Kim and I had dinner there Friday night and I have to say, all the expectations I had going into the dining experience were far surpassed.  We started off with Point Judith fried calamari (to which I replied – squid live in Narragansett Bay?), carrot and turnip soup and red baby romaine casaer salad with a creamy lemon dressing.  The calamari was great, the soup wasn’t necessarily the best dish of the night but still tasty and the salad?  Amazing.  The dressing with the pine nuts was just a phenomenal combination.  For the main course, Kim ordered steamed Matunuck Littleneck Clams (living in a coastal state has incredible benefits…)  with fingerling potatoes, bacon lardons, Pernod, chives and creme fraiche.  I can safely say that the combination of the bacon, potatoes and tasty clams made for one of the best experiences I’ve had with littlenecks. 

My favorite dish of the night was, luckily, my own.  I ordered mustard crusted Gloucester grey sole with brown butter, carrots and parsnips.  The combination of the slightly crunchy mustard glaze with the tenderness of the sole, paired with the carrots and parsnips was genius.   I ate until I almost burst but made a point to save some for Kim to enjoy too.  We also had some completely delicious organic chardonnay, some Pinot with dinner (locally harvested from Kim’s husband’s wine cellar) and with dessert, some Newport Vineyard ice wine (there is a special place in my heart for ice wine).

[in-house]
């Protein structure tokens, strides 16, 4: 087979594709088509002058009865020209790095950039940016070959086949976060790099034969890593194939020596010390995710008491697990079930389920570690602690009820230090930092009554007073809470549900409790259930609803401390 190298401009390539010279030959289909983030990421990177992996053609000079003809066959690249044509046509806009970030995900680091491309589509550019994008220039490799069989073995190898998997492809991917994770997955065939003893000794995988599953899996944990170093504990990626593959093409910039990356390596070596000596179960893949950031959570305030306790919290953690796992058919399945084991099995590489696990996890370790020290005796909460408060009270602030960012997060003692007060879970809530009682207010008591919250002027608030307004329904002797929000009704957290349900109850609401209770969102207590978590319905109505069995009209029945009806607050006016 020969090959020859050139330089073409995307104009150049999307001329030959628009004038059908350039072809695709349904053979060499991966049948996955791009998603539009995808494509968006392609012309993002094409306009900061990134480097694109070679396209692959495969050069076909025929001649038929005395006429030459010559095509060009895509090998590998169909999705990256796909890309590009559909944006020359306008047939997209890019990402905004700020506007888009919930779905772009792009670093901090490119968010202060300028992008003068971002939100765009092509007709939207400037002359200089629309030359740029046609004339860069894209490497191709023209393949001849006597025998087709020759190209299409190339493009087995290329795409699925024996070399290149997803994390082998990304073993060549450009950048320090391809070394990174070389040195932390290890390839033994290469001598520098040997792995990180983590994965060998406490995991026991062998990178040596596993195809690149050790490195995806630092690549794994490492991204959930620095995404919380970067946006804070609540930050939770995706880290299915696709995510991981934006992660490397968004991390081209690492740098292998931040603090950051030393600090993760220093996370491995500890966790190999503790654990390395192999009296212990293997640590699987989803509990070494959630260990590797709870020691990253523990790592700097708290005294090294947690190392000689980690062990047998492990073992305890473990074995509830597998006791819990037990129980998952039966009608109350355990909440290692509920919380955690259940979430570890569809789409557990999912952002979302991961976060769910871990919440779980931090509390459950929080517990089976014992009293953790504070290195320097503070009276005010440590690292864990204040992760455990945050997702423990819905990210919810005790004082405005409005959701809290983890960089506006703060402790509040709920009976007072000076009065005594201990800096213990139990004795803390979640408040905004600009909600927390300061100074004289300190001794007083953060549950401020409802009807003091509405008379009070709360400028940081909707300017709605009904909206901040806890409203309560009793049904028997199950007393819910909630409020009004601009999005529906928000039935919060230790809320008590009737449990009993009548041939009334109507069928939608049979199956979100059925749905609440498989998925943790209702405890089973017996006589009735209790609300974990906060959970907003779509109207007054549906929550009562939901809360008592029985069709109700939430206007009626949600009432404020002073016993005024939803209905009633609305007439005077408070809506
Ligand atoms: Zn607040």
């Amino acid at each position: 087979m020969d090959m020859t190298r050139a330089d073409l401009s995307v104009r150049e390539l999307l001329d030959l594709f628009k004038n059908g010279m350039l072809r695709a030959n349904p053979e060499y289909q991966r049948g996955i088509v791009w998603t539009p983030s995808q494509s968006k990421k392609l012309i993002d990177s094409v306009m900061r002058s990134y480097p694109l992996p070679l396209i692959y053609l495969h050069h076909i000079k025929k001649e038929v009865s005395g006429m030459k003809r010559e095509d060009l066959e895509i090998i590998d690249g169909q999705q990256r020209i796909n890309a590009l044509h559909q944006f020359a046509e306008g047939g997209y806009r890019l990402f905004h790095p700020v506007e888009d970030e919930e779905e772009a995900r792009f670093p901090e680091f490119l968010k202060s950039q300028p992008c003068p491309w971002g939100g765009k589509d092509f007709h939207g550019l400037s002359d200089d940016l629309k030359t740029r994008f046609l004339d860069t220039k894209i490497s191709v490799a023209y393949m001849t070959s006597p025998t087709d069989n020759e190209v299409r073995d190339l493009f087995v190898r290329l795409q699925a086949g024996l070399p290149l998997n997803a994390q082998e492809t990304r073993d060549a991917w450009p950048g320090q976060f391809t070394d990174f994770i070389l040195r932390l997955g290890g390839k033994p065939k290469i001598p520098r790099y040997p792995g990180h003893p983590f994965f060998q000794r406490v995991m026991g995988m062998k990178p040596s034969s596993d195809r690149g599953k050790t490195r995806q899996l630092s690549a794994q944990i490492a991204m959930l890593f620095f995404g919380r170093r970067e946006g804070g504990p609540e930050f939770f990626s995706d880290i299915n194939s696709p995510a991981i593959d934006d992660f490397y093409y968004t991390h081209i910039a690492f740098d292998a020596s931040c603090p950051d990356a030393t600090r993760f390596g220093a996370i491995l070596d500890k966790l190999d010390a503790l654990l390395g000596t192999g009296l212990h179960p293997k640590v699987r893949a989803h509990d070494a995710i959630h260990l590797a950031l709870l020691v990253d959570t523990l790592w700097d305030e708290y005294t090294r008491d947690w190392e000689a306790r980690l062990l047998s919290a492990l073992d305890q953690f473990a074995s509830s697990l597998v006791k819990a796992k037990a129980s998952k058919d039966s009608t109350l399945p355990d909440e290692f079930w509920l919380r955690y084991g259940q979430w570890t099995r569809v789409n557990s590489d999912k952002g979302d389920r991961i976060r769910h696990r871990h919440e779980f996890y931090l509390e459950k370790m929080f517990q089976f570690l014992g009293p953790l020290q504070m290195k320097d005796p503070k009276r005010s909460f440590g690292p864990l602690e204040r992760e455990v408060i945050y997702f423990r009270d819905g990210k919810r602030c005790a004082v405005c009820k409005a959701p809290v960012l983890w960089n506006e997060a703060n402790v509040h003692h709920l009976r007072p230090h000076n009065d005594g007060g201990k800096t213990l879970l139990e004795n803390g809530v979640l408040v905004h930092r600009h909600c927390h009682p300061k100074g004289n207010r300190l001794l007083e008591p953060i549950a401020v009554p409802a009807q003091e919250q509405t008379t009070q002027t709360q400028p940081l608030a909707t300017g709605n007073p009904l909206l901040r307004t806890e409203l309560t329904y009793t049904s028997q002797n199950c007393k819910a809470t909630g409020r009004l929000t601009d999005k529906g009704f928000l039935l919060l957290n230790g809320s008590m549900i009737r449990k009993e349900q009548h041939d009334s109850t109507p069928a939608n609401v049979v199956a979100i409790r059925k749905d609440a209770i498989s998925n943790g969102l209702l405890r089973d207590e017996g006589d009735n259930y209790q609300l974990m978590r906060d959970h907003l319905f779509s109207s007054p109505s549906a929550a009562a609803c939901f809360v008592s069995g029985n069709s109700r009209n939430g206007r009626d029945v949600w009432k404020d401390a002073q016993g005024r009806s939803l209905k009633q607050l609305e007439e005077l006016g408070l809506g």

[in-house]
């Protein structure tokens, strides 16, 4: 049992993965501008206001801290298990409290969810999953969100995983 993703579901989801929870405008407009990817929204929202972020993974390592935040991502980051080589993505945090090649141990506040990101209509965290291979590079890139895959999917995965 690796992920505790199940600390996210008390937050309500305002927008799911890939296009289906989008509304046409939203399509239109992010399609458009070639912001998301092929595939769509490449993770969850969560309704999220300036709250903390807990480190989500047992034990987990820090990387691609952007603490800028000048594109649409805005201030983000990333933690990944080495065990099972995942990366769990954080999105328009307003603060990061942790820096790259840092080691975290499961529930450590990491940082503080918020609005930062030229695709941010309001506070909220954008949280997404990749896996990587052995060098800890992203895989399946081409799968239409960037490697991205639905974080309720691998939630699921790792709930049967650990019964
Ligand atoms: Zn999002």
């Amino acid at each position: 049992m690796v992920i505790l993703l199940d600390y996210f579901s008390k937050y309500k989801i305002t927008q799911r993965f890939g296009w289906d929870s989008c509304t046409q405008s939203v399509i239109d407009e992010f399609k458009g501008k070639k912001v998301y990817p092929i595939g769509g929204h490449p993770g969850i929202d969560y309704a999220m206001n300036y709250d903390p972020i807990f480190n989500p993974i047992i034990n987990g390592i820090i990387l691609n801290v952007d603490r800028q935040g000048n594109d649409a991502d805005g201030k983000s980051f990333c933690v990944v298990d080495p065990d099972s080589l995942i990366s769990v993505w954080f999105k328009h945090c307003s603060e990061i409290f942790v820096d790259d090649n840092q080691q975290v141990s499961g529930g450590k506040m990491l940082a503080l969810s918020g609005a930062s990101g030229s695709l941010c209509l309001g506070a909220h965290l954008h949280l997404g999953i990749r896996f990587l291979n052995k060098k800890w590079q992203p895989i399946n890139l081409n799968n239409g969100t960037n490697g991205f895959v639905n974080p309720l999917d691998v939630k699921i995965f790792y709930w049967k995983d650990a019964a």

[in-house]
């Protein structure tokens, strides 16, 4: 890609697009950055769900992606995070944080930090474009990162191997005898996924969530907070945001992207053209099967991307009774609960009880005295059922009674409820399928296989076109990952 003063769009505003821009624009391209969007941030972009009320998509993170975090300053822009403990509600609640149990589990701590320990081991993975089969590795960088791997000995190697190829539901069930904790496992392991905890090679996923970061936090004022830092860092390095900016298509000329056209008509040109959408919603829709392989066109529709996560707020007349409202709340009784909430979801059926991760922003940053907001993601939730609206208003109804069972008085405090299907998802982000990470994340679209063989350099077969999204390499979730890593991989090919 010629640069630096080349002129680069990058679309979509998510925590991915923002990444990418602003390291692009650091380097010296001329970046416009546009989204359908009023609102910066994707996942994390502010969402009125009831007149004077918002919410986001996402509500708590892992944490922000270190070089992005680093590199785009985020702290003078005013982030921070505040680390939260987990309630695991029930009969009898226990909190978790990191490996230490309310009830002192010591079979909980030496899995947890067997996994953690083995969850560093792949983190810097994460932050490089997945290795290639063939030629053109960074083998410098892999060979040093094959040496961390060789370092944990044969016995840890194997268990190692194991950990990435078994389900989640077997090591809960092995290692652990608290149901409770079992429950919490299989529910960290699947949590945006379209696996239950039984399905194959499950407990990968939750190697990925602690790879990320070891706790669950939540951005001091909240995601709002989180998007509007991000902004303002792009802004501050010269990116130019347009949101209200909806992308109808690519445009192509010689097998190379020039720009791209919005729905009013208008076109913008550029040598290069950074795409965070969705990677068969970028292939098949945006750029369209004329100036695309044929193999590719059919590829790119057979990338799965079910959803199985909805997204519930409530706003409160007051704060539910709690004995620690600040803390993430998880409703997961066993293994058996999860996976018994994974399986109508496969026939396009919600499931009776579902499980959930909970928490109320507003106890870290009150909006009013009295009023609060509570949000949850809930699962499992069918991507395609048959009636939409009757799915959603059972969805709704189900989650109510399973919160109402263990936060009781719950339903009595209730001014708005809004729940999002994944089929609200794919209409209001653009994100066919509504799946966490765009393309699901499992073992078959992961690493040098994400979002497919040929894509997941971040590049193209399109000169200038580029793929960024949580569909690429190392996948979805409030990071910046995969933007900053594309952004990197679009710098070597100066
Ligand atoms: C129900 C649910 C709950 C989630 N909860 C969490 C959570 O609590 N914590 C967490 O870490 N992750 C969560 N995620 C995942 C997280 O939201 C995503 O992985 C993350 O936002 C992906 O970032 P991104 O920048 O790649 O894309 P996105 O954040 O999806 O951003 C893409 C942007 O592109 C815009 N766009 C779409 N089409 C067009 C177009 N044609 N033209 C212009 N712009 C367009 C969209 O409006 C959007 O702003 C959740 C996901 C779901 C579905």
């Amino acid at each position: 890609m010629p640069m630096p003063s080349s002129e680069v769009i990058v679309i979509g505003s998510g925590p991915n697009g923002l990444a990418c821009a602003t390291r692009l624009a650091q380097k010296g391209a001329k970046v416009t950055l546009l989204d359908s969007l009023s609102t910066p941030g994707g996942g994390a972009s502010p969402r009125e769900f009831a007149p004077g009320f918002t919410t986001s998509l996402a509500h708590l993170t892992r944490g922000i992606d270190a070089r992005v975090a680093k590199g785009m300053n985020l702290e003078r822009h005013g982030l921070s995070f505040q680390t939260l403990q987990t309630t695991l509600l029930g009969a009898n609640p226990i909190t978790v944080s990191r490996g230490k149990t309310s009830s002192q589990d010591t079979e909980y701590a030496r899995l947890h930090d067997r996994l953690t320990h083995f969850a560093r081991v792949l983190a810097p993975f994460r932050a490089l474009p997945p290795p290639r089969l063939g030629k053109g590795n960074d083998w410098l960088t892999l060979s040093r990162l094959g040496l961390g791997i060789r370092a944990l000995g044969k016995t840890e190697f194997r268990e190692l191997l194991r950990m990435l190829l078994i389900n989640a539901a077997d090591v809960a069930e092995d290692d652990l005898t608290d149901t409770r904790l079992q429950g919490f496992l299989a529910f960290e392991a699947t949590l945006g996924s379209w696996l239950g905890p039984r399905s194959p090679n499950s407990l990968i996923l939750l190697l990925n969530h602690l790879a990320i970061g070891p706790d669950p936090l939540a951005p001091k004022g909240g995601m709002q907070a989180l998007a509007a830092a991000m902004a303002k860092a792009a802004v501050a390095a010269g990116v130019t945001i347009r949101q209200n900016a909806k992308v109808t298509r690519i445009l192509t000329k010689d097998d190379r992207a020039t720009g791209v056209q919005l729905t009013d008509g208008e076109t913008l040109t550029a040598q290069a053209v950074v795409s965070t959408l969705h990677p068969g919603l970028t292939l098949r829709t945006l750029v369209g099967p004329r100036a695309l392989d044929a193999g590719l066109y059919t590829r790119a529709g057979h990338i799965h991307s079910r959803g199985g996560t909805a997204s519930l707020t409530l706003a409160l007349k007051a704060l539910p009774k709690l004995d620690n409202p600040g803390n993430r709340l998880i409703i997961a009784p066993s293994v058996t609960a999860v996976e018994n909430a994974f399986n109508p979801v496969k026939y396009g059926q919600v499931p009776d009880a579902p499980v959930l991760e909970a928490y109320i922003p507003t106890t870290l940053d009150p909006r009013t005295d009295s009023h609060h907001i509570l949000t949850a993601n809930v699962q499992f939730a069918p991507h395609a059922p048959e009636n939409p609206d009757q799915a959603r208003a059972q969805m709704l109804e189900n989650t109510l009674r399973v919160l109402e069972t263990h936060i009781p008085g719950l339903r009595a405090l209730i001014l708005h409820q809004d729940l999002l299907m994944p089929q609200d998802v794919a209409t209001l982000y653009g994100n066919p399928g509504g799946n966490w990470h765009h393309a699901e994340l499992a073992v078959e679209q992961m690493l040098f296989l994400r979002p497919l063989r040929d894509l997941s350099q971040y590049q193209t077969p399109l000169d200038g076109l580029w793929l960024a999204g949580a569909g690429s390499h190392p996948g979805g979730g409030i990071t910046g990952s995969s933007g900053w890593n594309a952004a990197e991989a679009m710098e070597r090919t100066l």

Speaking of dessert, we ordered bread pudding – which is always a must try when we go out and the roasted apple & cranberry oat crisp, though we opted to ask for vanilla ice cream instead of maple walnut because, well, we’re under 65.  No offense. 

The bonus part of dining there repeatedly is that the menu changes frequently due to the nature of where and when the food is harvested.  You can be tasting completely new flavors every season.  Overall, the experience was amazing (have I said that already?) and I’d go back there in a heartbeat.  

Posted by: Ashley / ashleyatcaster on Twitter

Can’t Decide on Blue or Red, Vote Green

Validly, most of the politics around green issues have focused on energy, but there is another equally important issue, one that impacts all of us on a personal scale in terms of our family’s health, our environment and the sustainability of locally grown food.